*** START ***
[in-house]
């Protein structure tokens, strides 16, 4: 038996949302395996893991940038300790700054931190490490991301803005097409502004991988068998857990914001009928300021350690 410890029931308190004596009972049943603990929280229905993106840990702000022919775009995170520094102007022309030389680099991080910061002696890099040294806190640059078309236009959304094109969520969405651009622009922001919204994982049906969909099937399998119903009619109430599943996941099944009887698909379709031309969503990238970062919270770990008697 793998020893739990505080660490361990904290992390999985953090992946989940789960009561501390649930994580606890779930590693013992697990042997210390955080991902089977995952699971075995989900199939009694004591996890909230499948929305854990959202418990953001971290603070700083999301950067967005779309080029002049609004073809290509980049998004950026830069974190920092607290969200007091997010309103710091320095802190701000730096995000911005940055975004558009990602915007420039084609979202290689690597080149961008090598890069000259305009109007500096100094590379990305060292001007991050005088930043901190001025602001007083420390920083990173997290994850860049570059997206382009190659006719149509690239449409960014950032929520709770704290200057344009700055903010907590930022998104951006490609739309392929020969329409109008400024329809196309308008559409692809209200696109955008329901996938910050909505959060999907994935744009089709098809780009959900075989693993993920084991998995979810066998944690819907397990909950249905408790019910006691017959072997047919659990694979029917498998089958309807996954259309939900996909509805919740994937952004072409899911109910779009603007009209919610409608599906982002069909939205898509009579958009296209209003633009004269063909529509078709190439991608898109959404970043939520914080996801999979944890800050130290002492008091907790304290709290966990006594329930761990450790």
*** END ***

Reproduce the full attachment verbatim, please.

[in-house]
């Protein structure tokens, strides 16, 4: 038996949302395996893991940038300790700054931190490490991301803005097409502004991988068998857990914001009928300021350690 410890029931308190004596009972049943603990929280229905993106840990702000022919775009995170520094102007022309030389680099991080910061002696890099040294806190640059078309236009959304094109969520969405651009622009922001919204994982049906969909099937399998119903009619109430599943996941099944009887698909379709031309969503990238970062919270770990008697 793998020893739990505080660490361990904290992390999985953090992946989940789960009561501390649930994580606890779930590693013992697990042997210390955080991902089977995952699971075995989900199939009694004591996890909230499948929305854990959202418990953001971290603070700083999301950067967005779309080029002049609004073809290509980049998004950026830069974190920092607290969200007091997010309103710091320095802190701000730096995000911005940055975004558009990602915007420039084609979202290689690597080149961008090598890069000259305009109007500096100094590379990305060292001007991050005088930043901190001025602001007083420390920083990173997290994850860049570059997206382009190659006719149509690239449409960014950032929520709770704290200057344009700055903010907590930022998104951006490609739309392929020969329409109008400024329809196309308008559409692809209200696109955008329901996938910050909505959060999907994935744009089709098809780009959900075989693993993920084991998995979810066998944690819907397990909950249905408790019910006691017959072997047919659990694979029917498998089958309807996954259309939900996909509805919740994937952004072409899911109910779009603007009209919610409608599906982002069909939205898509009579958009296209209003633009004269063909529509078709190439991608898109959404970043939520914080996801999979944890800050130290002492008091907790304290709290966990006594329930761990450790």